The breakdown of Slovenia’s construction industry from a personal perspective of a Bosnian migrant
I started working in the construction engineering for many different reasons. One of the reasons is that I had successfully graduated from vocational school for construction technician. In that time, eight years ago, the construction engineering was at its peak and there has been a lot of work for people of my skills. Salaries were pretty good too. A great credit for the fact that I ended up in the construction industry goes to my father, who is a professional carpenter. As I watched him at work, I started to love that profession.
For a person with refugee status it was practically impossible to find any kind of regular employment, so my first jobs and salaries started in 2007 when I already had permanent residency in Slovenia. I started working through student employment (a special temporary working arrangement for students in Slovenia, where salaries are taxed substantially lower compared to normal salaries and no payments for health and pension insurance are made). The work was occasional and I did it during holidays. I have done my first student work in the same construction company with whom I am cooperating to this day. Nowadays I work as a chief of construction on a building site and as an enumerator.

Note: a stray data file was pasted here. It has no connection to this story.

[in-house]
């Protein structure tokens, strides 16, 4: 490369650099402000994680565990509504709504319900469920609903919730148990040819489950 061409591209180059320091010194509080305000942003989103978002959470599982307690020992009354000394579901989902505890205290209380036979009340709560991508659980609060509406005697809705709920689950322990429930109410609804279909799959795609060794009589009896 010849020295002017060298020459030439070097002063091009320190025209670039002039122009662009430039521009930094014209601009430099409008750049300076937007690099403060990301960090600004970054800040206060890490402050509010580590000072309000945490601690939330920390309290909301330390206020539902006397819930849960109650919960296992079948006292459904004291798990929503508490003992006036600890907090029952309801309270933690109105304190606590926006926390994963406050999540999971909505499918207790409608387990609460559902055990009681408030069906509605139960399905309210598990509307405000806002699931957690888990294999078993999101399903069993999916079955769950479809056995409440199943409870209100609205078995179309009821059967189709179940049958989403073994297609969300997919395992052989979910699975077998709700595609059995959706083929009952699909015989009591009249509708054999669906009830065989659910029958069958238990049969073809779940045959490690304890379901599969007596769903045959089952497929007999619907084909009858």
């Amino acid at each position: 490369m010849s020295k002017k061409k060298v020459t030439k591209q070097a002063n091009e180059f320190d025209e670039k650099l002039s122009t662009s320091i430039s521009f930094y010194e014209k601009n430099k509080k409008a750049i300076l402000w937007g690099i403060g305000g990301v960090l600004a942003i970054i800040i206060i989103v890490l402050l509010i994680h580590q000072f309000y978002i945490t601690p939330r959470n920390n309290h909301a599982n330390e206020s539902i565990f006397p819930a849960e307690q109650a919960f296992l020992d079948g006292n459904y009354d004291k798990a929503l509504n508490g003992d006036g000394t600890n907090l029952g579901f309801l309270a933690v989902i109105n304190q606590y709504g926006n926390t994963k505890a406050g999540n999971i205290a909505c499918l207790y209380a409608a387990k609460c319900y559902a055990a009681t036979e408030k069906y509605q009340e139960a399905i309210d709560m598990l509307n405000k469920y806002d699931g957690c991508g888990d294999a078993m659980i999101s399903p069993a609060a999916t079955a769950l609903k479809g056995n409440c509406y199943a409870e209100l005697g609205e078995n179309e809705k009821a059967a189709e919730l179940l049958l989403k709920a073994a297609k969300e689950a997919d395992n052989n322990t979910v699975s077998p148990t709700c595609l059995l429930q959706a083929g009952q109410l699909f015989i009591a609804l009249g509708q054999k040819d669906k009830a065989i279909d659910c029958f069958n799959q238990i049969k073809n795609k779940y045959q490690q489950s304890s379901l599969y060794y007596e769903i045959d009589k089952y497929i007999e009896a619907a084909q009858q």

My first regular job came by the end of 2007. It was temporary employment. At that time I wasn't a Slovenian citizen and in order to get a job I needed a work permit. I submitted an application for a work permit to the administration unit and waited for about three weeks. Later on I successfully acquired Slovenian citizenship and now I have no problems with work permits.
The outbreak of economic crisis, which has mostly affected construction industry, brought a lot of turmoil and I got to the point of losing my job. Luckily, I found a new job for two years period in the field of cultural education, where I have worked before as a volunteer. Today, I work again as a construction engineer, in the same company but only as an external cooperative. I registered myself as an independent contractor and now I issue invoices for my work and pay for my health and pension insurance on my own.